One of my favourite historical accounts of kissing comes from the 1864 book Savage Africa. The British explorer William Winwood Reade described falling in love with the beautiful daughter of an African king. After pursuing her for many months, he dared to steal a kiss. Unfortunately things didn’t go so well. The girl, having never encountered this before, screamed before running away in tears. Only later did Reade find out that this princess had interpreted his kiss as an intention to eat her.
Not all people express love and adoration through their lips. In fact, new research published in American Anthropologist reports that only 46% of cultures kiss mouth-to-mouth as most of us would recognise a romantic kiss today. The study contradicts previous anthropologists who claimed the behaviour was near universal. Still, while it’s clear we’re not all connecting this way, it’s important to consider how we define a kiss before jumping to any broad conclusions.
Charles Darwin, the father of evolutionary biology, described kissing in his 1872 book The Expression of the Emotions in Man and Animals. He made an important distinction between kissing with the lips and various “kissing-like behaviours”, noting that rubbing noses and other related practices often serve a similar purpose and might be a precursor to modern romantic mouth-to-mouth kissing.
Darwin’s list of “kissing-like behaviours” included a series of exchanges between individuals that focused on the use of the lips, face and sometimes other body parts. He grouped kisses with similar activities that included “the rubbing or patting of the arms, breasts, or stomachs” and even an instance of “one man striking his own face with the hands or feet of another”.
After collecting so many accounts of similar exchanges all over the world, Darwin assumed that they must reflect an instinctual desire to receive “pleasure from close contact with a beloved person”. He concluded that the drive for humans to “kiss” is innate and, by broadening the definition of kissing to include related behaviours, it can be considered truly universal.
Some anthropologists disagree, maintaining that the kiss is simply a cultural phenomenon – something we learn in our own communities or see in the media and copy. And, of course, a European-style kiss is certainly not a required intimate activity from a reproductive standpoint.
The anthropologist Donald Marshall memorably described the people living on the Pacific island of Mangaia as the most sexually active culture on record. Men spent their late teens and 20s having an average of 21 orgasms a week (more than 1,000 times a year) without a single mouth-to-mouth kiss before Europeans arrived. Clearly human beings do fine with or without locking lips.
However, after an exhaustive exploration of the scientific literature and research, I am convinced the kiss is a wonderful example of a human behaviour where “nature” complements “nurture”. We seem to have an inborn drive to connect with another individual this way, but the shape it takes is influenced by our cultural mores and social norms. Just as Darwin observed nearly 150 years ago, kissing-like behaviours appear to be part of our evolutionary heritage, but the way we express them at any given time and place is heavily influenced by what’s familiar in our own societies.
As the anthropologist Helen Fisher points out, even in societies in which kissing wasn’t done, people “patted, licked, rubbed, sucked, nipped, or blew on each other’s faces prior to copulation”.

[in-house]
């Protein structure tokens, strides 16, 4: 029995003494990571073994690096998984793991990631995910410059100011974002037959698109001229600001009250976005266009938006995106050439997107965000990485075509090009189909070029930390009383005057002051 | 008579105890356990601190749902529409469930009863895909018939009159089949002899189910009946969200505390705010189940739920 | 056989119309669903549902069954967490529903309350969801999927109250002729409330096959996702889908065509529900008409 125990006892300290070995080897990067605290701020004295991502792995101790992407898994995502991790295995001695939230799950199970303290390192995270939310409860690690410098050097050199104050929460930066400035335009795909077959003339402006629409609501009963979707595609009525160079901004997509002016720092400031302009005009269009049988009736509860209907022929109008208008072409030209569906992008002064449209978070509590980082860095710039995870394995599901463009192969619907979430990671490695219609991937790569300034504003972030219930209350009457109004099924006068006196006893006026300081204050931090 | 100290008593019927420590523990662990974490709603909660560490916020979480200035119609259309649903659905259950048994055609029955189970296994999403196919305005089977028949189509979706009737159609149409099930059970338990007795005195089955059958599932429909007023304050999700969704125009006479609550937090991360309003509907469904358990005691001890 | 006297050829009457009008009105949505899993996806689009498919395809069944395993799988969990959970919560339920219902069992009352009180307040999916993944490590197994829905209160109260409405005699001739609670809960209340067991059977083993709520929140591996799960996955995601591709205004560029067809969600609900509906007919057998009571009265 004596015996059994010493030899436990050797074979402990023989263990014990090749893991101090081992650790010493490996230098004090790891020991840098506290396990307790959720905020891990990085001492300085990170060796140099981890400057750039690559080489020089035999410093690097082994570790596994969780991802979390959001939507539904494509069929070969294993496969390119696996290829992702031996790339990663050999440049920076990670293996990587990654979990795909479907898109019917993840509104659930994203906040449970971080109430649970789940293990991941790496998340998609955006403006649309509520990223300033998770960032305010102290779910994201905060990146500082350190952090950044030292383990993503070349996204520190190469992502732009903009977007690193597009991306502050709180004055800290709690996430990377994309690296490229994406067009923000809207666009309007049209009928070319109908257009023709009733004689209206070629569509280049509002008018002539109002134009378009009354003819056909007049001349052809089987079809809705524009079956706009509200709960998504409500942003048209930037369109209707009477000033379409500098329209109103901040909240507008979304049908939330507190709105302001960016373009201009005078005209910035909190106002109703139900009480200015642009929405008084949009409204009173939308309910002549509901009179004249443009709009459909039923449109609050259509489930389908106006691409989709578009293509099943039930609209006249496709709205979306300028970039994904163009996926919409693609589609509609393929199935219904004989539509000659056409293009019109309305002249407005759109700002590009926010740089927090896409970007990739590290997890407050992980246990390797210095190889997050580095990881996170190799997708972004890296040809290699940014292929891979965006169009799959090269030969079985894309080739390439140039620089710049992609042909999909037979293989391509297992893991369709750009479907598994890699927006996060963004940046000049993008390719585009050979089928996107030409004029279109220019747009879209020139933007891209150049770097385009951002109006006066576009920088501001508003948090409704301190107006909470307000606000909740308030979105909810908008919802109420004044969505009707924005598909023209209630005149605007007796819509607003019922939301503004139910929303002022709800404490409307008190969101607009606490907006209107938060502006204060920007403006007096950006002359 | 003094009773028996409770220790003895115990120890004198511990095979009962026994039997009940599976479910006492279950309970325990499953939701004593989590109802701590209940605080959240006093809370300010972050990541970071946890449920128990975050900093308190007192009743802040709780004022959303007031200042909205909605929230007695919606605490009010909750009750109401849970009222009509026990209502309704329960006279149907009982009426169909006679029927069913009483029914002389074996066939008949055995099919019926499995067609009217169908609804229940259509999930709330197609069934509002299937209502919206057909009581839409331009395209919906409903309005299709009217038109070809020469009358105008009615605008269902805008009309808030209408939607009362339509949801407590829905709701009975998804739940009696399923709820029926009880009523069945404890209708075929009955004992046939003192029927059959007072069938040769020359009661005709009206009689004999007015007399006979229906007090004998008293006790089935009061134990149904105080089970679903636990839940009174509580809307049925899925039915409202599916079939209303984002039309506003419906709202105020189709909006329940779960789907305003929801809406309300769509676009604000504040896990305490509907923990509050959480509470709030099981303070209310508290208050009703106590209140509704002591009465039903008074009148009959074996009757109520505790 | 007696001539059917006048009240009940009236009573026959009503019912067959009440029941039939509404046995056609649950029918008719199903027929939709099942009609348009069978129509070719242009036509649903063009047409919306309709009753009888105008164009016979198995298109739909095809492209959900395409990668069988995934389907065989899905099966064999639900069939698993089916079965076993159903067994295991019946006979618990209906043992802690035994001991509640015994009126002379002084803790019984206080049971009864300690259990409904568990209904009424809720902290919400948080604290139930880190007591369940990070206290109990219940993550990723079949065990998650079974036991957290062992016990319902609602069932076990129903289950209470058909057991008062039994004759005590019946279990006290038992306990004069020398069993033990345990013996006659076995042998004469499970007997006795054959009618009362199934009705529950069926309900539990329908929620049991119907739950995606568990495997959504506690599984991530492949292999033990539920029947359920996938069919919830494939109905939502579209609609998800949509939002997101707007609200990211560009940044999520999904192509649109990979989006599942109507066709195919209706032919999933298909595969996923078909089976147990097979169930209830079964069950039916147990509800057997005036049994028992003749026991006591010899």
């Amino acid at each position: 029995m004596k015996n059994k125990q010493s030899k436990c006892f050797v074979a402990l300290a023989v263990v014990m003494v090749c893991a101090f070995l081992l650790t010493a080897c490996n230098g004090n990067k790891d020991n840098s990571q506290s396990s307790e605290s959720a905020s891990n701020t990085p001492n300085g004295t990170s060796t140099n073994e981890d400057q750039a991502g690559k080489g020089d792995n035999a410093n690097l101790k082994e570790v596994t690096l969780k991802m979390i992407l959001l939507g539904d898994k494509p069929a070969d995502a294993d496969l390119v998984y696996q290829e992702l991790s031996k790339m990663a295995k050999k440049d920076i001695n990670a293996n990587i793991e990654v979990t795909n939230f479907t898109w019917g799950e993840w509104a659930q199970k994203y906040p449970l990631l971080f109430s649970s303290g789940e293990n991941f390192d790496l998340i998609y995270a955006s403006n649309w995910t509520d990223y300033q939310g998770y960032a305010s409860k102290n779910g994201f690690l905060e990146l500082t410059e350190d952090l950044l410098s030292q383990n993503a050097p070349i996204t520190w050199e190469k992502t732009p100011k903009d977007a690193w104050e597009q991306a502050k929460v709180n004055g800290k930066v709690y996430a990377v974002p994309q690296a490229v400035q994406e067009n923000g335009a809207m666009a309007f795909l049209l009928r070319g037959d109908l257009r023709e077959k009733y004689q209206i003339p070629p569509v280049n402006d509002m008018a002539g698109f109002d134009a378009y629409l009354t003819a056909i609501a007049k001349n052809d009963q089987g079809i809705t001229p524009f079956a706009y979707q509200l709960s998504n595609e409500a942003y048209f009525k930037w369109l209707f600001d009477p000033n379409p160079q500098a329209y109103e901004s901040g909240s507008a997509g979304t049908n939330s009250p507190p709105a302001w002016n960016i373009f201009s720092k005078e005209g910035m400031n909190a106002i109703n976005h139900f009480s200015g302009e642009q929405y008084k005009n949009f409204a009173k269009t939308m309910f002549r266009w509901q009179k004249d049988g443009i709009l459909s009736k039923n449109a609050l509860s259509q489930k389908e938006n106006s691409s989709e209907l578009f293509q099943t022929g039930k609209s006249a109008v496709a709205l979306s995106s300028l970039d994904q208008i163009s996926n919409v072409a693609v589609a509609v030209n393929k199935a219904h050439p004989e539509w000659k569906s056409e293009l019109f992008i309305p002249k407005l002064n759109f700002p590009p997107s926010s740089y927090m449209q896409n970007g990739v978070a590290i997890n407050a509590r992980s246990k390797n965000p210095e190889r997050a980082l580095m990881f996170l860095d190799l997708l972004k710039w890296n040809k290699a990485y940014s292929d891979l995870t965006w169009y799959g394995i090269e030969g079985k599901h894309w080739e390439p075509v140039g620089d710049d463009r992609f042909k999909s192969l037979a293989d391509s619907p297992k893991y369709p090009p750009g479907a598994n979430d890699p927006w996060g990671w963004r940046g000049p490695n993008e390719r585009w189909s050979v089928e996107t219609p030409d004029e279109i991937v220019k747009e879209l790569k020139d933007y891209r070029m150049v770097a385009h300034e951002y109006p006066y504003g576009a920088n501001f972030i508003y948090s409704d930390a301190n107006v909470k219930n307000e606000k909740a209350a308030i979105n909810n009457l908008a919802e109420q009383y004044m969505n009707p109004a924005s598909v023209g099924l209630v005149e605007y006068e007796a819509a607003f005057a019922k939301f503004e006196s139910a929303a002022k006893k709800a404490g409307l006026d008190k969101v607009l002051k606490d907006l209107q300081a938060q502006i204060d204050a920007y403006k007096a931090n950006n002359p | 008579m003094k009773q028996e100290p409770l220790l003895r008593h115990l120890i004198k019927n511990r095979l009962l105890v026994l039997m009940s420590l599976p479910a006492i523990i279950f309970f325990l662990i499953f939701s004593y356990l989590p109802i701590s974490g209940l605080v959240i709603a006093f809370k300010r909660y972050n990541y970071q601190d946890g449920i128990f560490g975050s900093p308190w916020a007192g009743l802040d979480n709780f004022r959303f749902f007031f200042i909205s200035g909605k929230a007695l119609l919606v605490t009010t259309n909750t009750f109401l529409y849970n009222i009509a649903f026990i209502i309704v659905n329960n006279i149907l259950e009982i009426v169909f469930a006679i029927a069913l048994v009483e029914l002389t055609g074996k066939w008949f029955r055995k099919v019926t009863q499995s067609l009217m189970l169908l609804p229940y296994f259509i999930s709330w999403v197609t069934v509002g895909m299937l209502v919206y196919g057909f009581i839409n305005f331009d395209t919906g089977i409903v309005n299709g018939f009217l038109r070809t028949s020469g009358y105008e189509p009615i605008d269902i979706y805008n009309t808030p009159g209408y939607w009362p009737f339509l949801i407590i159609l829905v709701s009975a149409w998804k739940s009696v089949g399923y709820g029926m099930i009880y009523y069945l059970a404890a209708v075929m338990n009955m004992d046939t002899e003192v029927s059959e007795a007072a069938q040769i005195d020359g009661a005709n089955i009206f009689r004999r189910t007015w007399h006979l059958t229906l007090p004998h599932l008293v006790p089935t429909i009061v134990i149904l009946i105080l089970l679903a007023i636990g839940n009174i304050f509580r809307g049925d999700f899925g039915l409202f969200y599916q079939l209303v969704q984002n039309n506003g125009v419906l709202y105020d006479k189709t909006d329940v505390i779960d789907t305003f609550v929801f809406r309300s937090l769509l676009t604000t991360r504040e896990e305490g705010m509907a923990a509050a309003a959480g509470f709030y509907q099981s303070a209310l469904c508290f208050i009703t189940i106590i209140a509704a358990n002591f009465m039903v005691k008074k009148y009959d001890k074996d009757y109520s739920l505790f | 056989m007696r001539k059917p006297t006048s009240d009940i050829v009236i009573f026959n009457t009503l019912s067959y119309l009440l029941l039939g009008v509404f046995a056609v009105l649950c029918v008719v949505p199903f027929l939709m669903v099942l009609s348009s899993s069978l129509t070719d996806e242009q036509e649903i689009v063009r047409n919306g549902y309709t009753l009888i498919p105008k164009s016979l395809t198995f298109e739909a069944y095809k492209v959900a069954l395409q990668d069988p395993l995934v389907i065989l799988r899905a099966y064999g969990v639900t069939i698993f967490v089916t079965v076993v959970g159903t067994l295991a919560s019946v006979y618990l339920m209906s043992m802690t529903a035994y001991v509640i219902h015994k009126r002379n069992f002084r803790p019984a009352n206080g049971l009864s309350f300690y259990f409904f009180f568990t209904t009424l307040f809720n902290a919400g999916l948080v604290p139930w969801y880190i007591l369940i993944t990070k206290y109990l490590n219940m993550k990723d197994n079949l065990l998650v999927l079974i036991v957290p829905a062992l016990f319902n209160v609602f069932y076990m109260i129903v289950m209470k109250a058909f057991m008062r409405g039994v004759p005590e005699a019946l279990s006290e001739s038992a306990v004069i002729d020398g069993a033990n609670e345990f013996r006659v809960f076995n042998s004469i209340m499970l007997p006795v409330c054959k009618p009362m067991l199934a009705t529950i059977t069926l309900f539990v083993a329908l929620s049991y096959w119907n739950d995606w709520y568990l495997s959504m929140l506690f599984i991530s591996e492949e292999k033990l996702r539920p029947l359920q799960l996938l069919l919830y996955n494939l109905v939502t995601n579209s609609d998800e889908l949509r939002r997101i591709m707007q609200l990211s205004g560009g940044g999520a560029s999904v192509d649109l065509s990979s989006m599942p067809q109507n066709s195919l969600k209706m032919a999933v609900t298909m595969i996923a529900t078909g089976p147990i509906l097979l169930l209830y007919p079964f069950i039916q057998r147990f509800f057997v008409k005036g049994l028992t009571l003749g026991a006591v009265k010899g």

The most unusual kissing-like custom I’ve come across was described by the anthropologist Bronisław Malinowski in 1929. Lovers in the Trobriand Islands near New Guinea would bite off one another’s eyelashes during intimacy and at orgasm. “I was never quite able to grasp either the mechanism or the sensuous value of this caress,” he wrote.
Unfortunately, many historical accounts of kissing behaviours assume European kissing had been a mark of “civilised” culture, while not using the lips implied people were “savages”, “primitive” or “barbaric”.
In 1898 the Danish scholar Christopher Nyrop wrote that kissing was unknown in Polynesia, Madagascar, and among some tribes in Africa. He described the European mouth kiss as “a way of salutation vastly superior to the one in vogue among those savage tribes who salute with the nose”. Similarly, in 1929, the anthropologist Ernest Crawley reported that lip kissing was not found in much of the world, outside the “higher civilisations” such as Europe and Greece. Fortunately, a century later, scientists now know better than to make these kind of racist assumptions about behaviours they do not understand.
So when and why did lip kissing begin? It’s impossible to know. And, in reality, locking lips is likely to have arisen and disappeared all over the world for a variety of social reasons, including the discouragement of female sexuality.
The first literary evidence for kissing dates back 3,500 years to India’s Vedic Sanskrit texts. No word exists for “kiss” but there’s a reference to lovers “setting mouth to mouth” and a man “drinking the moisture of the lips” of a slave woman. From there we can follow historical accounts of social kisses in ancient Greece by Homer and Herodotus to the avid and passionate kissing practices in the Roman empire. Over millennia, the behaviour flourished in some parts of the world and nearly disappeared elsewhere because of religious doctrine and, at times, disease.
Romantic kissing as we recognise it may not have been as common in the past, but it’s certainly only one means of expressing a universal sentiment. And, when you think about it, mouth-to-mouth kissing probably seemed very odd and unpleasant to many ancient peoples, especially before the advent of toothbrushes and mouthwash.
The European-style kiss was spread through globalisation by way of military conquests, the arrival of ships in new lands, and the works of writers including Shakespeare and Dickens. Today it’s a social expectation for many of us because we have inherited a legacy of kissing celebrated through art and literature and amplified over time.